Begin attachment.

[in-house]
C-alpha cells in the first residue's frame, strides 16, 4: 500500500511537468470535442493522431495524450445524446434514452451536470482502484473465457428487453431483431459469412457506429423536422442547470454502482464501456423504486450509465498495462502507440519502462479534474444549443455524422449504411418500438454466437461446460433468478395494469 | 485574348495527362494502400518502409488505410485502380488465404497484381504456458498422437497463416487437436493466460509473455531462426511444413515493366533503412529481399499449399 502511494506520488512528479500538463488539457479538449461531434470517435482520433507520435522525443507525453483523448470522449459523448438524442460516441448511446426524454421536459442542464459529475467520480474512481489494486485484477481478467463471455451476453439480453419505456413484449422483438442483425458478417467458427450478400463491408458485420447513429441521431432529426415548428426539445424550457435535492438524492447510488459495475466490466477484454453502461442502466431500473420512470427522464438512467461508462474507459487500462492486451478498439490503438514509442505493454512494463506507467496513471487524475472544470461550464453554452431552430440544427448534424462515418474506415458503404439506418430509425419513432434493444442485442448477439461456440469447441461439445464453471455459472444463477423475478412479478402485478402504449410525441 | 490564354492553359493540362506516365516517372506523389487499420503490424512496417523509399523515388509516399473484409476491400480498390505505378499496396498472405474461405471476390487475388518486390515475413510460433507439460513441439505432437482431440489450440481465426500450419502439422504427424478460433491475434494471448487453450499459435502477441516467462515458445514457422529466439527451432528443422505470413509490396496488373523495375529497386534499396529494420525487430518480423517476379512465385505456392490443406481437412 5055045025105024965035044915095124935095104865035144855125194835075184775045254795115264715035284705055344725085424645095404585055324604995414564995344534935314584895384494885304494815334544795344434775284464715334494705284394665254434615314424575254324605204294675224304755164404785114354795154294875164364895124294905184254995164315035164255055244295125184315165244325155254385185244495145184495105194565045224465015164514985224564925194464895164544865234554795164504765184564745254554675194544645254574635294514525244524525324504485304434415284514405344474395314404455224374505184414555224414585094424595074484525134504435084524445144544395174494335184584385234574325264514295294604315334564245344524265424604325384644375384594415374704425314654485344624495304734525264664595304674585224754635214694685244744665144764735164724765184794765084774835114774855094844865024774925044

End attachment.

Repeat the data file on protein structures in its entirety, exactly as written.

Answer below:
[in-house]
C-alpha cells in the first residue's frame, strides 16, 4: 500500500511537468470535442493522431495524450445524446434514452451536470482502484473465457428487453431483431459469412457506429423536422442547470454502482464501456423504486450509465498495462502507440519502462479534474444549443455524422449504411418500438454466437461446460433468478395494469 | 485574348495527362494502400518502409488505410485502380488465404497484381504456458498422437497463416487437436493466460509473455531462426511444413515493366533503412529481399499449399 502511494506520488512528479500538463488539457479538449461531434470517435482520433507520435522525443507525453483523448470522449459523448438524442460516441448511446426524454421536459442542464459529475467520480474512481489494486485484477481478467463471455451476453439480453419505456413484449422483438442483425458478417467458427450478400463491408458485420447513429441521431432529426415548428426539445424550457435535492438524492447510488459495475466490466477484454453502461442502466431500473420512470427522464438512467461508462474507459487500462492486451478498439490503438514509442505493454512494463506507467496513471487524475472544470461550464453554452431552430440544427448534424462515418474506415458503404439506418430509425419513432434493444442485442448477439461456440469447441461439445464453471455459472444463477423475478412479478402485478402504449410525441 | 490564354492553359493540362506516365516517372506523389487499420503490424512496417523509399523515388509516399473484409476491400480498390505505378499496396498472405474461405471476390487475388518486390515475413510460433507439460513441439505432437482431440489450440481465426500450419502439422504427424478460433491475434494471448487453450499459435502477441516467462515458445514457422529466439527451432528443422505470413509490396496488373523495375529497386534499396529494420525487430518480423517476379512465385505456392490443406481437412 5055045025105024965035044915095124935095104865035144855125194835075184775045254795115264715035284705055344725085424645095404585055324604995414564995344534935314584895384494885304494815334544795344434775284464715334494705284394665254434615314424575254324605204294675224304755164404785114354795154294875164364895124294905184254995164315035164255055244295125184315165244325155254385185244495145184495105194565045224465015164514985224564925194464895164544865234554795164504765184564745254554675194544645254574635294514525244524525324504485304434415284514405344474395314404455224374505184414555224414585094424595074484525134504435084524445144544395174494335184584385234574325264514295294604315334564245344524265424604325384644375384594415374704425314654485344624495304734525264664595304674585224754635214694685244744665144764735164724765184794765084774835114774855094844865024774925044